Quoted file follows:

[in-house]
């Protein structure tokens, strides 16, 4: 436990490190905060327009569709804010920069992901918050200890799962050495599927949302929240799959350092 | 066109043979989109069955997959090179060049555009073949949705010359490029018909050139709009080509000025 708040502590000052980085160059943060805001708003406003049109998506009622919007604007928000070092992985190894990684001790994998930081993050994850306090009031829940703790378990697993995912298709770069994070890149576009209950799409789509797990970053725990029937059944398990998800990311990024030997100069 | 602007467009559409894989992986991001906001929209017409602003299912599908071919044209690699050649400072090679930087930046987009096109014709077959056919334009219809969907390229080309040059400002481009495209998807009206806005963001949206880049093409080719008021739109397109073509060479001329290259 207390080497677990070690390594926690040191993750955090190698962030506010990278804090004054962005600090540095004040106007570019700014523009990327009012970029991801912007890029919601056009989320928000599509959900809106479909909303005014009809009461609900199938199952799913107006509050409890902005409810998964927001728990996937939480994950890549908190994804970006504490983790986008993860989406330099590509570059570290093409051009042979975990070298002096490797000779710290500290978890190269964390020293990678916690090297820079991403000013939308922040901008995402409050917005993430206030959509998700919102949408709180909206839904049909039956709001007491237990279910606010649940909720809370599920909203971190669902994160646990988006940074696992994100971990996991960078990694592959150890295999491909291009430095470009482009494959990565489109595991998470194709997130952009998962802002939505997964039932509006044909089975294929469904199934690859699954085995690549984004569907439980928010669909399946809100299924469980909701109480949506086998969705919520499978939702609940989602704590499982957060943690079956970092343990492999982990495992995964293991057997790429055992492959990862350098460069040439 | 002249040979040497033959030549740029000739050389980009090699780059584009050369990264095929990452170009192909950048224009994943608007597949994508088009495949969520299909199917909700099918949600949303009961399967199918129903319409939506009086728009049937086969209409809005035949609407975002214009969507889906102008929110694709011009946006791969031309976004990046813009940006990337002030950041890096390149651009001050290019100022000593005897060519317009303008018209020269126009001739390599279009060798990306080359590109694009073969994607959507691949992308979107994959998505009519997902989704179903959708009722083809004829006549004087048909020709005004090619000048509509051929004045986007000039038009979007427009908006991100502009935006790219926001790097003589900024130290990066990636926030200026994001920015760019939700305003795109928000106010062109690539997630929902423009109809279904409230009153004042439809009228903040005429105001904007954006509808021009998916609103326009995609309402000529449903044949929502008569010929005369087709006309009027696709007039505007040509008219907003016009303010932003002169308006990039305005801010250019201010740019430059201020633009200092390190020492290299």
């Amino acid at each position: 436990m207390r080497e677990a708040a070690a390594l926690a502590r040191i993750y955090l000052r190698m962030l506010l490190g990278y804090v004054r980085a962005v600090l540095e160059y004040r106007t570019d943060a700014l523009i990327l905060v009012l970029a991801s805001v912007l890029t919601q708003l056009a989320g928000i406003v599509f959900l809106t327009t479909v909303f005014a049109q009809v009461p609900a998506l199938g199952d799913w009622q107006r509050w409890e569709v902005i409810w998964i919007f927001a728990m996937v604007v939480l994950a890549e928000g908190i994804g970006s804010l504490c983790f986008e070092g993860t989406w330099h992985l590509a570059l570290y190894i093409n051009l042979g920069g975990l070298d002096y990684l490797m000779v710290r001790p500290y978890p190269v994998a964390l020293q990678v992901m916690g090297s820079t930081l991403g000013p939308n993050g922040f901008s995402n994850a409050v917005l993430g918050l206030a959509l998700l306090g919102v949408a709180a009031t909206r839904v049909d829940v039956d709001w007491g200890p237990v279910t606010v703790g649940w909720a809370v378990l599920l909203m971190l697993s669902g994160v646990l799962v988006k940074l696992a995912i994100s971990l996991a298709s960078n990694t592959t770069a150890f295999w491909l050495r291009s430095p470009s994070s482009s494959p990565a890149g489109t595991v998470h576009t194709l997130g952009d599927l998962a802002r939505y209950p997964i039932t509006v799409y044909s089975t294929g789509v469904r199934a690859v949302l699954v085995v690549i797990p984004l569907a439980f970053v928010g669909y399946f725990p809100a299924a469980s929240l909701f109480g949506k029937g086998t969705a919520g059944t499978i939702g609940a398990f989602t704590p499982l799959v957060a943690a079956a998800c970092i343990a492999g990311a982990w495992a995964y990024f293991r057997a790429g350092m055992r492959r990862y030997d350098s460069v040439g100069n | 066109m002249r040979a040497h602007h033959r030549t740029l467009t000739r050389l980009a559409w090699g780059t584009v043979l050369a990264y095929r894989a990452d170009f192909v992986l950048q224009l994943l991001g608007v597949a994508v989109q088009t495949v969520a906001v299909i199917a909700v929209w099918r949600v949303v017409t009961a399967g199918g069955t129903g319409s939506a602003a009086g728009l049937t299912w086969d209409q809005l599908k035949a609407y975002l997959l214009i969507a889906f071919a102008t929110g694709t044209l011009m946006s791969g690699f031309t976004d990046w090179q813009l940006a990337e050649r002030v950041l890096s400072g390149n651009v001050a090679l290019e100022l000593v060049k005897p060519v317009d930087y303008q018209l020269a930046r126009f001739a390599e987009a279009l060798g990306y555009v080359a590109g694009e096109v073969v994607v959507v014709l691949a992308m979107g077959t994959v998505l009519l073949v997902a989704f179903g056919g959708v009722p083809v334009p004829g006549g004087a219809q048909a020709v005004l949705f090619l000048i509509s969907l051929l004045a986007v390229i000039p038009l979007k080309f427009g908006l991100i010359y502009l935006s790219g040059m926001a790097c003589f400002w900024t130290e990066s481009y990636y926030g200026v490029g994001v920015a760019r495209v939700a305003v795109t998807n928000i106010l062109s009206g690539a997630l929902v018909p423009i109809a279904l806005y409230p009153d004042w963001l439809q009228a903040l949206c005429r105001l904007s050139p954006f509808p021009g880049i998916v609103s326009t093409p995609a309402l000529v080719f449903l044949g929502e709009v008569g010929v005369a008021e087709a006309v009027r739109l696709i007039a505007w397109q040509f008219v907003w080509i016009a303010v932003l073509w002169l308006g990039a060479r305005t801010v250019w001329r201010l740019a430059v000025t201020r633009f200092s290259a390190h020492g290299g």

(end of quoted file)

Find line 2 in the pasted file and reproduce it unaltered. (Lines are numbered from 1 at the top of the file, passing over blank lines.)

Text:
């Protein structure tokens, strides 16, 4: 436990490190905060327009569709804010920069992901918050200890799962050495599927949302929240799959350092 | 066109043979989109069955997959090179060049555009073949949705010359490029018909050139709009080509000025 708040502590000052980085160059943060805001708003406003049109998506009622919007604007928000070092992985190894990684001790994998930081993050994850306090009031829940703790378990697993995912298709770069994070890149576009209950799409789509797990970053725990029937059944398990998800990311990024030997100069 | 602007467009559409894989992986991001906001929209017409602003299912599908071919044209690699050649400072090679930087930046987009096109014709077959056919334009219809969907390229080309040059400002481009495209998807009206806005963001949206880049093409080719008021739109397109073509060479001329290259 207390080497677990070690390594926690040191993750955090190698962030506010990278804090004054962005600090540095004040106007570019700014523009990327009012970029991801912007890029919601056009989320928000599509959900809106479909909303005014009809009461609900199938199952799913107006509050409890902005409810998964927001728990996937939480994950890549908190994804970006504490983790986008993860989406330099590509570059570290093409051009042979975990070298002096490797000779710290500290978890190269964390020293990678916690090297820079991403000013939308922040901008995402409050917005993430206030959509998700919102949408709180909206839904049909039956709001007491237990279910606010649940909720809370599920909203971190669902994160646990988006940074696992994100971990996991960078990694592959150890295999491909291009430095470009482009494959990565489109595991998470194709997130952009998962802002939505997964039932509006044909089975294929469904199934690859699954085995690549984004569907439980928010669909399946809100299924469980909701109480949506086998969705919520499978939702609940989602704590499982957060943690079956970092343990492999982990495992995964293991057997790429055992492959990862350098460069040439 | 002249040979040497033959030549740029000739050389980009090699780059584009050369990264095929990452170009192909950048224009994943608007597949994508088009495949969520299909199917909700099918949600949303009961399967199918129903319409939506009086728009049937086969209409809005035949609407975002214009969507889906102008929110694709011009946006791969031309976004990046813009940006990337002030950041890096390149651009001050290019100022000593005897060519317009303008018209020269126009001739390599279009060798990306080359590109694009073969994607959507691949992308979107994959998505009519997902989704179903959708009722083809004829006549004087048909020709005004090619000048509509051929004045986007000039038009979007427009908006991100502009935006790219926001790097003589900024130290990066990636926030200026994001920015760019939700305003795109928000106010062109690539997630929902423009109809279904409230009153004042439809009228903040005429105001904007954006509808021009998916609103326009995609309402000529449903044949929502008569010929005369087709006309009027696709007039505007040509008219907003016009303010932003002169308006990039305005801010250019201010740019430059201020633009200092390190020492290299």